Suppose a Hindu saw a beggar,he will put some money thinking karma will reward him next time he wins a lottery..when a muslim or christian see,they think that last week they made a sin so let me do something good so that the losses are negated by this profits…

    Unlike other atheists,i believe in life after death…For eg,after Edhi dies,there will be a group of people who are eternally thankful to him for possibly saving their lives due to his trust,whereas after Hafiz Saeed dies,a group of people whose relatives died because of his actions would damn him forever…

    Thats the afterlife I want to live,in the hearts of my friends and relatives….Recommend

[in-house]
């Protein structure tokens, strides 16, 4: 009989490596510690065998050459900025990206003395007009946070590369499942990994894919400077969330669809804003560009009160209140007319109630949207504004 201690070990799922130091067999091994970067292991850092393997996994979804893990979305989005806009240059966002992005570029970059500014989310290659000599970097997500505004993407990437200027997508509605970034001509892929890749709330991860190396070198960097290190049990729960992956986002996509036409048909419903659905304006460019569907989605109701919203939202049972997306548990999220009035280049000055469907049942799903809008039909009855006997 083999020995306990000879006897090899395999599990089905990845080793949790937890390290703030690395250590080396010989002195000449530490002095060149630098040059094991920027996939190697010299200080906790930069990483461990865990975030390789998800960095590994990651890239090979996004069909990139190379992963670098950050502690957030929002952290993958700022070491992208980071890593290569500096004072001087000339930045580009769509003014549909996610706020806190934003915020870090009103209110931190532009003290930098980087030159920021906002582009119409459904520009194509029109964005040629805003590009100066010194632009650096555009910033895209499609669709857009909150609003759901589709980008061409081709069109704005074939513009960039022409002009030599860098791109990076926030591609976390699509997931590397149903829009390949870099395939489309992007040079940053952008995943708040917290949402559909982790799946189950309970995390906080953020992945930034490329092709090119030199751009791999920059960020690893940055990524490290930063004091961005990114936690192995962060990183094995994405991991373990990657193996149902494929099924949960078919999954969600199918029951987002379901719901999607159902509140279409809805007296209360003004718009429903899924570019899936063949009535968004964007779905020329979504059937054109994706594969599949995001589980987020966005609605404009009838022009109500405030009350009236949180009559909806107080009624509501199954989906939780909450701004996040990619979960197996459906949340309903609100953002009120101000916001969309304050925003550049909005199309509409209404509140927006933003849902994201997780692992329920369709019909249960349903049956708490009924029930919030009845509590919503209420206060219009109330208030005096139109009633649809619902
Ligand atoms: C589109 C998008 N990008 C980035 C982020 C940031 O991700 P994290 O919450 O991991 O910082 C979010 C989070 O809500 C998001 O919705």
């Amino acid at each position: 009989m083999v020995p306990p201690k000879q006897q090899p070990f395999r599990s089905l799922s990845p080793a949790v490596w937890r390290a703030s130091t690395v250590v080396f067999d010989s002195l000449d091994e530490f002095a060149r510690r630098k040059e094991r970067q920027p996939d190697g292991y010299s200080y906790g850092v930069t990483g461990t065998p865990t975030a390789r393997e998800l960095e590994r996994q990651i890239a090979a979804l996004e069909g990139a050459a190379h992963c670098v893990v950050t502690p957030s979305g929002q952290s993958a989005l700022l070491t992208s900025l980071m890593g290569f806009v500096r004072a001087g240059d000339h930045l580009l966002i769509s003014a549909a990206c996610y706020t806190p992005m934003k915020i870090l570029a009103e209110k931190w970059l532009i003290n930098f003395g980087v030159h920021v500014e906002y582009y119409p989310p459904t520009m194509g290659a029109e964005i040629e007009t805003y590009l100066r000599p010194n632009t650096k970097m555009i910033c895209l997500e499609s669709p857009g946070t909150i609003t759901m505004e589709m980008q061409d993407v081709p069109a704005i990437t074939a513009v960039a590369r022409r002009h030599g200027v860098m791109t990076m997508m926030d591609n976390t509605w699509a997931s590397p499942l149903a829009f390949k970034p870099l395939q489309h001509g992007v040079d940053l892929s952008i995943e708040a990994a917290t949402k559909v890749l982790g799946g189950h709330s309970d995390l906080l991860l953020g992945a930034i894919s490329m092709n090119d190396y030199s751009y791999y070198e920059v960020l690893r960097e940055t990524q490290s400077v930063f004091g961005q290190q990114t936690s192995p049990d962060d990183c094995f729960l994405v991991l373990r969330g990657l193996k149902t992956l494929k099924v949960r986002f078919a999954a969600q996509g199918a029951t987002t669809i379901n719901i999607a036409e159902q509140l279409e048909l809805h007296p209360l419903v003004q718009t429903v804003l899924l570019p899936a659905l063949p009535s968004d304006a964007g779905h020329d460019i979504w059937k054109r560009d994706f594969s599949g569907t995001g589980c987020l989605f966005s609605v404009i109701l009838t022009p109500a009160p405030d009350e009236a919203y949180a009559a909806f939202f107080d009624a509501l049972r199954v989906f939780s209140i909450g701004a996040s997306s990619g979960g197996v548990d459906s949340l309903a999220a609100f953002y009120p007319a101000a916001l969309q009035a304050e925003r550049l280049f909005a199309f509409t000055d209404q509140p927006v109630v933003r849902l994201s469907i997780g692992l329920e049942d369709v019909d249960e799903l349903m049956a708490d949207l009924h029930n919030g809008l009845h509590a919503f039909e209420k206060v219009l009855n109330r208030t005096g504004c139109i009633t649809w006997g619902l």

• DilipPatel

    Reminds me of Gandhi, when approached by a hindu during the riots of the partition, the hindu man admitted killing a muslim and regretting the incident. Gandhi asked the man to bring up a muslim child in his hindu household and teach him to be a muslim.Recommend

  • charanjeet maan

    Unfortunately many adults don’t even stop at that. They teach that whosoever differs from them a bit needs to be eliminated,killed.And actually go put that into practice.Recommend

  • Satesh Kumar

    This is why I always think that people, including me, should prefer humanity over religion.Recommend

  • Parvez

    Liked the way you went about making your point. I don’t wish to be disrespectful but on the question of the division that this principled protest has caused and the harm that is being done by both sides to a glorious religion……..does seem counter productive.
    Don’t you think level headed younger minds should play a part in forcing a dialogue to bridge this gap which is being exploited by others.Recommend